The Liverpool Guild has revealed the four names shortlisted to rename the Gladstone Halls, following student campaigns to remove associations to William Gladstone. Gladstone was known for his controversial views surrounding abolitionism and family ties to the slave trade, as well as his prominence in British politics in the 1800s. The proposed new names have been nominated to reflect the University’s and the city’s dedication to embody the rights and legacy of all races, genders and ethnicities. See below for who is on the shortlist and how you can get involved in the campaigning and voting.
- John Archer was born in Liverpool in 1863 to a Barbadian father
- After getting involved in politics in the early 1900s, Archer was nominated and elected as Mayor of Battersea in 1913, making him the first black man ever to be elected as a Mayor
- Archer’s victory speech: “My election tonight means a new era. You have made history tonight. For the first time in the history of the English nation a man of colour has been elected as mayor of an English borough.”
- Archer remained in politics until his death in 1932, having made many changes and created various legacies throughout his life, including the African Progress Union.
- Emma Clark was born in 1876 in Bootle as one of 14 children
- As a black family, Merseyside was a hostile place for them, especially in the late 1800s
- Alongside her work as a confectioner’s apprentice, Clark fell in love with playing football, usually using the cobbled streets of Bootle has her playing field
- Her talent in the sport grew immensely, and at the age of 20, in 1895, she made her debut for the British Ladies Team
- This made her the first black woman to play football professionally, and she continued in the sport until 1903, despite the racist and sexist views at the time
- Clark is viewed as a very influential figure in the fight for equality in sport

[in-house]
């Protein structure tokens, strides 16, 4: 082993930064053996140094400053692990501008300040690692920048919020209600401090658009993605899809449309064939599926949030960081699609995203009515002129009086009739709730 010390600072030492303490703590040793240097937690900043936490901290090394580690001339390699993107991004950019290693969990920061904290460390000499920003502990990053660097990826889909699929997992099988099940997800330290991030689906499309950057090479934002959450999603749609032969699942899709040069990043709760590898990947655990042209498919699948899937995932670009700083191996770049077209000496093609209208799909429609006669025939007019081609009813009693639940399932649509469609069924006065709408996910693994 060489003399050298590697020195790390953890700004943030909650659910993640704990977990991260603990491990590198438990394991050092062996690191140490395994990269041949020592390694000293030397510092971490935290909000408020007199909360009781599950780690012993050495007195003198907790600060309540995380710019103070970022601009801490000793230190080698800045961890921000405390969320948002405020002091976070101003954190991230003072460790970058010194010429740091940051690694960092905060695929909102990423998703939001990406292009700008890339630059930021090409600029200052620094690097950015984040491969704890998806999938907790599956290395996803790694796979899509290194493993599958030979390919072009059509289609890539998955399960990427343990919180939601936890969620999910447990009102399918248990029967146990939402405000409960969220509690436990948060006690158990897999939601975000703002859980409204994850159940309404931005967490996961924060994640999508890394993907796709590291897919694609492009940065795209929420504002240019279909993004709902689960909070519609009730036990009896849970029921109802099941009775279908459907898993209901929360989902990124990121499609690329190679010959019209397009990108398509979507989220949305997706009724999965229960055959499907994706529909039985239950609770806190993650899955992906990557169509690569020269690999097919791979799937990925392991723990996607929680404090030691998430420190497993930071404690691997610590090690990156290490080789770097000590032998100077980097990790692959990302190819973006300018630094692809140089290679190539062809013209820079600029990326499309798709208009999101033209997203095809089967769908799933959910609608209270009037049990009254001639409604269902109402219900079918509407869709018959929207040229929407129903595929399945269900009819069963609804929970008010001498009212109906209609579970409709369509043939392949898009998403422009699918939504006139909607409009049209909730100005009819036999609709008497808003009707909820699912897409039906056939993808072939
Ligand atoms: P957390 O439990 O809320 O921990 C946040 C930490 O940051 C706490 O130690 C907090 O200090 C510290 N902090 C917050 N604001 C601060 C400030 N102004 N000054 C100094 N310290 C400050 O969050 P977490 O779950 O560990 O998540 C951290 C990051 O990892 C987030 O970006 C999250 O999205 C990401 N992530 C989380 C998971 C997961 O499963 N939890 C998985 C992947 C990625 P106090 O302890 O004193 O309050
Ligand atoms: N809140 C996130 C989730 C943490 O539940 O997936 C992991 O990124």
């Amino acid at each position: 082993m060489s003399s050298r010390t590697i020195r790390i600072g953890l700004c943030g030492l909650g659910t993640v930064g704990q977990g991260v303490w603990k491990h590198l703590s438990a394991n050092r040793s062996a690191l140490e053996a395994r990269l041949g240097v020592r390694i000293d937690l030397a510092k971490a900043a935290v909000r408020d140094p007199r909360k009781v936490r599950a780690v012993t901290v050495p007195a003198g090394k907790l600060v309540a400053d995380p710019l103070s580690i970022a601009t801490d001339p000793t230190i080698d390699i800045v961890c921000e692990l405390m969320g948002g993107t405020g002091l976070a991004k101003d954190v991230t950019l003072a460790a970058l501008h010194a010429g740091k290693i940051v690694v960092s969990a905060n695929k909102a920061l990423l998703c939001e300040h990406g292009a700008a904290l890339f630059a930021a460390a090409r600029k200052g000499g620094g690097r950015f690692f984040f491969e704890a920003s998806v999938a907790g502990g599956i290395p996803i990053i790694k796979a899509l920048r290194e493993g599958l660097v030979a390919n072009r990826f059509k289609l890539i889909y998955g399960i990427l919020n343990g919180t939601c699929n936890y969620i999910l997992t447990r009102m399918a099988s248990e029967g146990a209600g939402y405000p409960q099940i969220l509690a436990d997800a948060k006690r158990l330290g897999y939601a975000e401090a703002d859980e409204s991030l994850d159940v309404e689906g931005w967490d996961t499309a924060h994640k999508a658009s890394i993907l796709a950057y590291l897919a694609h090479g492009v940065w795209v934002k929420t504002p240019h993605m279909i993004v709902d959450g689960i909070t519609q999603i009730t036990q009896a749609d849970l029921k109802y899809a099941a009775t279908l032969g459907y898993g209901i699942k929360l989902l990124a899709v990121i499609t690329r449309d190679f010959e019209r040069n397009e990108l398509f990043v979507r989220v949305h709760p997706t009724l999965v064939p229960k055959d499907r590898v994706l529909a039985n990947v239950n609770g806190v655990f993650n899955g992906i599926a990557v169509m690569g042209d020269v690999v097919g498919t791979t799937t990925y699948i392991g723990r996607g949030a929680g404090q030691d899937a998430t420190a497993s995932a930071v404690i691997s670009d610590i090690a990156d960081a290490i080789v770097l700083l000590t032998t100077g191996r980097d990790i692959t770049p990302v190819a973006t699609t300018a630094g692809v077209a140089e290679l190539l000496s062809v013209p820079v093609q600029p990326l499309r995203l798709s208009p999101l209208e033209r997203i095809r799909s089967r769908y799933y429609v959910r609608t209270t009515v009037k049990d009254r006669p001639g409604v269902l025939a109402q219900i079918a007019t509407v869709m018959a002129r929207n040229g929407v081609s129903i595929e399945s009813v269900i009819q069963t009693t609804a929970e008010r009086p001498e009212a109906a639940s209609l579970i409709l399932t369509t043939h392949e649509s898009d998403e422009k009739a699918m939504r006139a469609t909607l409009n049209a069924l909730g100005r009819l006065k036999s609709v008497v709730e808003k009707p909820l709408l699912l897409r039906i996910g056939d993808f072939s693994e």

- Dorothy Kuya was born in Liverpool in 1932 and was known for her activism and campaigns for racial equality
- Kuya is known for various roles, including being the city’s first community relations officer
- She was influential in the creation of Liverpool’s Slavery Museum, as well as instituting the annual Slavery Remembrance Day, before her death in 2013
- The Director of National Museums Liverpool referred to her as “Liverpool’s greatest fighter against racism and racial intolerance.”
- Anthony Walker was born in Huyton, Merseyside in 1987 and was of Jamaican heritage
- At the age of 18, he was murdered in an unprovoked and racially motivated attack
- In 2006, a year after his death, the Anthony Walker Foundation was created by his parents
- The foundation “works to tackle racism, hate crime and discrimination by providing educational opportunities, victim support services and by promoting equity and inclusion for all.”
“If you are interested in campaigning for one or more of the shortlisted names, please get in touch with Lucy Pilling, firstname.lastname@example.org by 17:00 on Monday 12th April. You will be linked up with other students who have expressed interest and will be provided with staff guidance and support to form a campaign team.” (Liverpool Guild)
Campaigning for any of these names is worthwhile, as all of the four figures represent values of equality and courage to overcome any difficulties that life throws our way, be it racial, gender or social issues. By starting campaigns, students are able to voice their views and share the stories of these incredible people.
Voting will take place online from 9:00am on Monday 19th – 2:00pm Friday 23rd April alongside the Student Officer Elections 2021. For more information, visit the Guild page on the vote.
Feature Image Credit: Liverpool Guild Twitter